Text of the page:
Is your co-worker just obnoxious?

Barbara Jaurequiin Training & Education

Most adults spend the bulk of their waking hours at work. Some say that their "best" hours are given to their employers. If workers like their jobs and/or workplace, they can accept that reality without a fight. Yet, when employees find themselves working with difficult people, life at work can be exasperating

Why certain people are "really difficult" isn't always clear. It's true that some people are simply annoying or interpersonally inept. However, some difficult co-workers may be legitimately mentally ill and in need of professional intervention.

According to the National Association of Mental Health in the USA, incidences of mental illness in the workplace are not uncommon. They report that about one in four adults suffer from a diagnosable mental disorder in a given year. For example, Attention Deficit Hyperactivity Disorder (ADHD), a mental illness that can be managed when treated properly, occurs in four percent of adults, whilst mood disorders, including Major Depression, Mania and Bi Polar Disorder, occur in roughly ten percent of adults, all of which can trigger undesirable behaviour in workers.

Likewise, certain personality disorders, such as Borderline Personality Disorder (BPD) and Narcissistic Personality Disorder (NPD), can cause the sufferers to demonstrate symptoms remarkably similar to the personal traits of someone who is simply obnoxious.

Based on the statistics above, it's not at all unlikely that, at some point, we might find ourselves working side-by-side with a person who is clinically mentally ill.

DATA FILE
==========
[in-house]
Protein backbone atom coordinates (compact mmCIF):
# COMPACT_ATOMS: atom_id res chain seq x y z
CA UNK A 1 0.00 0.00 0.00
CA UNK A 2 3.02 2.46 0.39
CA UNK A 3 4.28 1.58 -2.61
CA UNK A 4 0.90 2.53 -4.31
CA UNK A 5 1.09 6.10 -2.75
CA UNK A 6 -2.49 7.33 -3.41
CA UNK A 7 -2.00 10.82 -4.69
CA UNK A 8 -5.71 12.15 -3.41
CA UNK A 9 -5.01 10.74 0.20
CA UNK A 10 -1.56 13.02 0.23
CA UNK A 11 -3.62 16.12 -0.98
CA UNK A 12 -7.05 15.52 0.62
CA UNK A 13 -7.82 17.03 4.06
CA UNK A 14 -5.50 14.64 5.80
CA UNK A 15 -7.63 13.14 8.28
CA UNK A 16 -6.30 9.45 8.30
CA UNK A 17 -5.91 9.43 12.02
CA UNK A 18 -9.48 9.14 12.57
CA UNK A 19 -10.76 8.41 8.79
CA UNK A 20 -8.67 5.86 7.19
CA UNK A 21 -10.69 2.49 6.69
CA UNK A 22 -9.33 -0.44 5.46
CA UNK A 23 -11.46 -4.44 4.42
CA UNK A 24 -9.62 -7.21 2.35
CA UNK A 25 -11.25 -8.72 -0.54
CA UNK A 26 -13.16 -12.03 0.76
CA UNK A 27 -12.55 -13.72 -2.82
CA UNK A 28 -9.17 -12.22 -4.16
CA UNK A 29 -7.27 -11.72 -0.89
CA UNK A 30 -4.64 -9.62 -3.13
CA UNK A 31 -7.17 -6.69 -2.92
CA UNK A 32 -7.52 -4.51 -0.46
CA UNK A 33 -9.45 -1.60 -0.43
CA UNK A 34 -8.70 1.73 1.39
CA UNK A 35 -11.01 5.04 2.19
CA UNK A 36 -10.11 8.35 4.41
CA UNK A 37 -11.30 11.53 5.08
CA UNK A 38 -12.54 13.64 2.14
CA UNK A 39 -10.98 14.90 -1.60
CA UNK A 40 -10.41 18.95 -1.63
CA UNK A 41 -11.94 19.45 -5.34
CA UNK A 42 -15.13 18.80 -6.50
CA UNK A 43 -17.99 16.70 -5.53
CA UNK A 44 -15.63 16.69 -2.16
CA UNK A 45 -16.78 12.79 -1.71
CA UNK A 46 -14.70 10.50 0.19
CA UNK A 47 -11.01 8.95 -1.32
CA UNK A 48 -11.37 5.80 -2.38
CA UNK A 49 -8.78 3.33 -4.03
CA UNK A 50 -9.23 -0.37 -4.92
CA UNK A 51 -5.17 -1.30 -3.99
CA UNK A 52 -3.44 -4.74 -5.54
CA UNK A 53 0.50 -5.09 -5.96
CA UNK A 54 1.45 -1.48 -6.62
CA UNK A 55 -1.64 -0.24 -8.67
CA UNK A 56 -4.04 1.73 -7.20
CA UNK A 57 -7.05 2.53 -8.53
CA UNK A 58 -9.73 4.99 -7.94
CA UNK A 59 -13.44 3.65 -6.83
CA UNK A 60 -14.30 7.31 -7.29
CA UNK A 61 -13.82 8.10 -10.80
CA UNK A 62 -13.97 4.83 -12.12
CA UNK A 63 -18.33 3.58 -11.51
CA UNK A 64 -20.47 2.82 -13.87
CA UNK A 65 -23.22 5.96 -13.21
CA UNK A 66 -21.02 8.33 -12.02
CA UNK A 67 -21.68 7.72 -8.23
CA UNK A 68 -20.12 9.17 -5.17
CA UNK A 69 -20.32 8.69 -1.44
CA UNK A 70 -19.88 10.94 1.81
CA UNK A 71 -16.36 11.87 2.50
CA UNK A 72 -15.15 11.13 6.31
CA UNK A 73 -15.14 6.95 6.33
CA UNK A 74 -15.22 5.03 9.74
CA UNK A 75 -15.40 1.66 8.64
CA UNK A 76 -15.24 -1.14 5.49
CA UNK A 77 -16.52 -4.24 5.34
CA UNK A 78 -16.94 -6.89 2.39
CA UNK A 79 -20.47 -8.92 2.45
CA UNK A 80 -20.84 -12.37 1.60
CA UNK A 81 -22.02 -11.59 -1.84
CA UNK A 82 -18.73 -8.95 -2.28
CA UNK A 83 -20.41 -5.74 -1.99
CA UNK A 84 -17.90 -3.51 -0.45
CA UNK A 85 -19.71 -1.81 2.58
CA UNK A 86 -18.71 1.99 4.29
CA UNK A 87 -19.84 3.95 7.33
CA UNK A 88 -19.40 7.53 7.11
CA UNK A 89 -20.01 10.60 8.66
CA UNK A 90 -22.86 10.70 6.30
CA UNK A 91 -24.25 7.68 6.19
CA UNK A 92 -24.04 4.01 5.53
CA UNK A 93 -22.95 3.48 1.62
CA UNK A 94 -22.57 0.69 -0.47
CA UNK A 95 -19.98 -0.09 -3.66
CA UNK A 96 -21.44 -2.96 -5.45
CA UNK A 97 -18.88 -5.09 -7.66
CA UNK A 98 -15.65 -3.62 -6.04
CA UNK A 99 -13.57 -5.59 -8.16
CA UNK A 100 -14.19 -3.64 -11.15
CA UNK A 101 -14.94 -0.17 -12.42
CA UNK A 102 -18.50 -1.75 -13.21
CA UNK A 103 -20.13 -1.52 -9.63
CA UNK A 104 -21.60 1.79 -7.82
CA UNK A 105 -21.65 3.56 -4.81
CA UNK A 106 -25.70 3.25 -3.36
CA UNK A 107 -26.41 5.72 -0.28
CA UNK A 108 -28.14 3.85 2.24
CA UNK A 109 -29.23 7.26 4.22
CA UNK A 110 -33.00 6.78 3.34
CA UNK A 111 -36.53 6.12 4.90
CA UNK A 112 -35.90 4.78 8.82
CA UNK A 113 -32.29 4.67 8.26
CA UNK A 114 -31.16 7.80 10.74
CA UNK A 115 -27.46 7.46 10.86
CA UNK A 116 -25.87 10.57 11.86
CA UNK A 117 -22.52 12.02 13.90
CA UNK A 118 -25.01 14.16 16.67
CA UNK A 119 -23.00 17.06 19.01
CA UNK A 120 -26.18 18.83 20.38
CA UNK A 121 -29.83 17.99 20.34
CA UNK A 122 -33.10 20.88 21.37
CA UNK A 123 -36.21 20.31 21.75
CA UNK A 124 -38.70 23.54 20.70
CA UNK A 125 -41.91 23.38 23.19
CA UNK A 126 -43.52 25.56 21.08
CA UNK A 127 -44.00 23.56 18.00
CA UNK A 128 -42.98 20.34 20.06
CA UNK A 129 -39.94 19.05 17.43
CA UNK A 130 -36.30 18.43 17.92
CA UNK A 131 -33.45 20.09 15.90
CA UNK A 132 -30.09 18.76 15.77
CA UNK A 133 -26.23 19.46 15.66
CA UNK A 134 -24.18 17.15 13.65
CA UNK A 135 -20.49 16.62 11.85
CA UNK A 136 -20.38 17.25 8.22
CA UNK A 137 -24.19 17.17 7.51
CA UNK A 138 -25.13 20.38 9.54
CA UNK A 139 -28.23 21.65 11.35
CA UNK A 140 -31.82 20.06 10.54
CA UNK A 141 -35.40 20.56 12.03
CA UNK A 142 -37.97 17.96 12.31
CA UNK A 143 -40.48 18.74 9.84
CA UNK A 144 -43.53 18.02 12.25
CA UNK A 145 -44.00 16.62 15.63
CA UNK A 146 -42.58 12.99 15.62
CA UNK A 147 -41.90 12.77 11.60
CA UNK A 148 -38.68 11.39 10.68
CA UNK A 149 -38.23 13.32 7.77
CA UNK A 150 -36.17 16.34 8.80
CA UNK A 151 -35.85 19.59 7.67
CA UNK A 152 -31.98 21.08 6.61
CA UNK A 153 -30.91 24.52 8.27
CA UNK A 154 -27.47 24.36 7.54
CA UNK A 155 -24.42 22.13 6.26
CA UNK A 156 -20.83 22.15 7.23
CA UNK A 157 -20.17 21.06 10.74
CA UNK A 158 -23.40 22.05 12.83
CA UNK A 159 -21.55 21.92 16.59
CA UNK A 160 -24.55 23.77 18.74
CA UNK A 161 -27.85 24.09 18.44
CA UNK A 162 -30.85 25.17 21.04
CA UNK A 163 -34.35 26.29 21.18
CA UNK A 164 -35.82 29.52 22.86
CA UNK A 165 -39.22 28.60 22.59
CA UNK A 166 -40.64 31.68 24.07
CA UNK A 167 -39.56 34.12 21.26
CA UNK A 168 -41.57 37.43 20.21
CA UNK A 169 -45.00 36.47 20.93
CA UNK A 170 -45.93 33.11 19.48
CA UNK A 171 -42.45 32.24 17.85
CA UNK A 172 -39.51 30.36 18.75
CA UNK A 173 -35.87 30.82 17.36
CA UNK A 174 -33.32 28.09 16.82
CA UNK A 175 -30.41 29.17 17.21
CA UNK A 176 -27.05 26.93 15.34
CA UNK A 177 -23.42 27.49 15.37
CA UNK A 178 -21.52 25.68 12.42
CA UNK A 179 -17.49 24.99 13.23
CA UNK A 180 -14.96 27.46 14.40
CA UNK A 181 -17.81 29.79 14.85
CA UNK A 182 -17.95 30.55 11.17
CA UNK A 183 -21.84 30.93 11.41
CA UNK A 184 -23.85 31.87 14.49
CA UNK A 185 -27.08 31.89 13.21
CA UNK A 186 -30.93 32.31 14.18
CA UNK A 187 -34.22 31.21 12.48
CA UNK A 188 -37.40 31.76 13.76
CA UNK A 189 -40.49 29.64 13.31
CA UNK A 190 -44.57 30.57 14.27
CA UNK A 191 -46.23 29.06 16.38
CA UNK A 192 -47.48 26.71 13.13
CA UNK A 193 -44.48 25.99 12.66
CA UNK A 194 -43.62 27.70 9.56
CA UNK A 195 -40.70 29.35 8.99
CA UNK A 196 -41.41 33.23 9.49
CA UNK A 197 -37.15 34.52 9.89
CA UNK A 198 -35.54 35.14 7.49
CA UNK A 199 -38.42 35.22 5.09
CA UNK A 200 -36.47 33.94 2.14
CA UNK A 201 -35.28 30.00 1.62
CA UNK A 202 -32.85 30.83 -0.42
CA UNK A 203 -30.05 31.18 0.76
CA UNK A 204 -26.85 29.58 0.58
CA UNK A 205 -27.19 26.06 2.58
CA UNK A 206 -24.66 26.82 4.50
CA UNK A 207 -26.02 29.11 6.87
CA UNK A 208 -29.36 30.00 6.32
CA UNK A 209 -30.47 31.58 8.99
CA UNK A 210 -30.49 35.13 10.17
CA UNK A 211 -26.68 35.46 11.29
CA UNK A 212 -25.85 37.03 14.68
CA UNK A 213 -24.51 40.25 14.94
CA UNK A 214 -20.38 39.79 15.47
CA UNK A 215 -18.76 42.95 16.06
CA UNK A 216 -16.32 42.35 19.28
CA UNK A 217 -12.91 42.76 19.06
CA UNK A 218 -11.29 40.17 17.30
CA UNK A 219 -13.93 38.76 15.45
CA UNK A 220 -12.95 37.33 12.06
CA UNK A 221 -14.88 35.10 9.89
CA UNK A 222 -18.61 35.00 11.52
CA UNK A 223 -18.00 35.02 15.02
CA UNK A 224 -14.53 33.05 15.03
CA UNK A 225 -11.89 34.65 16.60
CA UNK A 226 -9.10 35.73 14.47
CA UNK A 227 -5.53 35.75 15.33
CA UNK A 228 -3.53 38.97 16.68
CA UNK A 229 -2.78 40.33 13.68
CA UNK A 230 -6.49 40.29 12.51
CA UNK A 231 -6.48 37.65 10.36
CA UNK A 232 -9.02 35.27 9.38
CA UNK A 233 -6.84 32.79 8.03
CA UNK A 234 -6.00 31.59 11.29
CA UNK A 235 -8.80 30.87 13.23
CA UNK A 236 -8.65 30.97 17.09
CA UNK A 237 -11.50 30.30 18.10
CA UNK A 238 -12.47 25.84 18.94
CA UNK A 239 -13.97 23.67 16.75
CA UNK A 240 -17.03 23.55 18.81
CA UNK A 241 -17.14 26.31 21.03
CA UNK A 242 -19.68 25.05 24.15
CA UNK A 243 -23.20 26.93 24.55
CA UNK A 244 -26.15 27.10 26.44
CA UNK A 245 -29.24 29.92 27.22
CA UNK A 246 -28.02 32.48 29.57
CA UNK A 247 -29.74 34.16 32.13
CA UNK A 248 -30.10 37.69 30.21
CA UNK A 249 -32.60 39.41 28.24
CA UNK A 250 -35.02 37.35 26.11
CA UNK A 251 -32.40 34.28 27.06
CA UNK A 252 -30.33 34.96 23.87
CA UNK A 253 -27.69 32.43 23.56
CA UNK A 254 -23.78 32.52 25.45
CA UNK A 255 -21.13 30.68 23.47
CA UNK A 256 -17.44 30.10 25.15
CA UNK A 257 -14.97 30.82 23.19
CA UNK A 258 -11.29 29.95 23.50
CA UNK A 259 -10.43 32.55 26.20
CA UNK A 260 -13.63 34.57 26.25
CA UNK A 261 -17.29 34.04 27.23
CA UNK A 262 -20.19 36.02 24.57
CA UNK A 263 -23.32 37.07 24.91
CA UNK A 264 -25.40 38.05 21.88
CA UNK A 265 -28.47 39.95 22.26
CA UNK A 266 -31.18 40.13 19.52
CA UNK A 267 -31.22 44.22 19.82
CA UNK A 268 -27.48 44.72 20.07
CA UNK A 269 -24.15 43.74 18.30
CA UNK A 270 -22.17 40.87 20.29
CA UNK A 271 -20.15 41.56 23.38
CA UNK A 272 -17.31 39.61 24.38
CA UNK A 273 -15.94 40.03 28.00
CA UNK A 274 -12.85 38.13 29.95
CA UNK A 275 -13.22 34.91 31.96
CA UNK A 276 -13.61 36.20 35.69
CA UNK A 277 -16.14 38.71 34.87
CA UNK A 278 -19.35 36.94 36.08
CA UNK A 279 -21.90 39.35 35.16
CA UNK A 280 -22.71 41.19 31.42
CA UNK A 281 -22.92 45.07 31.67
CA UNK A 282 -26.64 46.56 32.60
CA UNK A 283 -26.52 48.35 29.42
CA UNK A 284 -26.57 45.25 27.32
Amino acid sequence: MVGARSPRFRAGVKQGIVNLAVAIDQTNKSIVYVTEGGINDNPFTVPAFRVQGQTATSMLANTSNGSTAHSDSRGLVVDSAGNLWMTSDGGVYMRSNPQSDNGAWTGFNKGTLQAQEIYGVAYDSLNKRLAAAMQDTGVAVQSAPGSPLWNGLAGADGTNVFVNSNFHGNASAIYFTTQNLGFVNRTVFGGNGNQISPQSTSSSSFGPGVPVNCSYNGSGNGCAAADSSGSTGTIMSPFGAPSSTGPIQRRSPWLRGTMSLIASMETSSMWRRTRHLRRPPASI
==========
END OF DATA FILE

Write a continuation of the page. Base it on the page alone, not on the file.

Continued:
Differentiating between clinical symptoms and personal traits can be tricky; only a licensed therapist or a medical doctor should be diagnosing mental illness.

Recognising the difference between people with legitimate personality disorders and people with chronic "loathsome-itis" is a bit tougher; you have to know what you're looking for.

Here is a list of disorders people might encounter at work, their likelihood, and some tips to tell if your co-worker needs mental help or is simply being objectionable.


ADHD can cause sufferers to be irritable, careless, hyper, forgetful, disorganised, extremely talkative and distractible. A non-ADHD "jerk", however, would not necessarily demonstrate all these symptoms simultaneously. He might just talk your ear off when you need to get back to work. Or he might "forget" to do certain tasks because he's lazy, rather than careless. He might keep his desk a mess because it doesn't bother him to have it messy.

Mood Disorders

A mood-disordered individual with Major Depression, for example, may demonstrate excessive lethargy that is chronic and changes little from day to day. A non-mood disordered employee might just be a slacker and feign low-energy to get out of doing his fair share of work.

Borderline Personality Disorder

People with BPD struggle to maintain stable relationships, including relationships with coworkers. They vacillate between idealising their co-workers and demonising them.

Borderlines are highly defensive and tend to demonise those who criticise them.

Ultimately, they see themselves through the eyes of others and have a very weak sense of self, which facilitates the development of unstable relationships across all relationship sectors.

Obnoxious co-workers don't necessarily have unstable relationships in all realms of their lives. They might take more credit for accomplishments than they deserve; they might brag about their successes. But, once again, those things just make for obnoxious co-workers.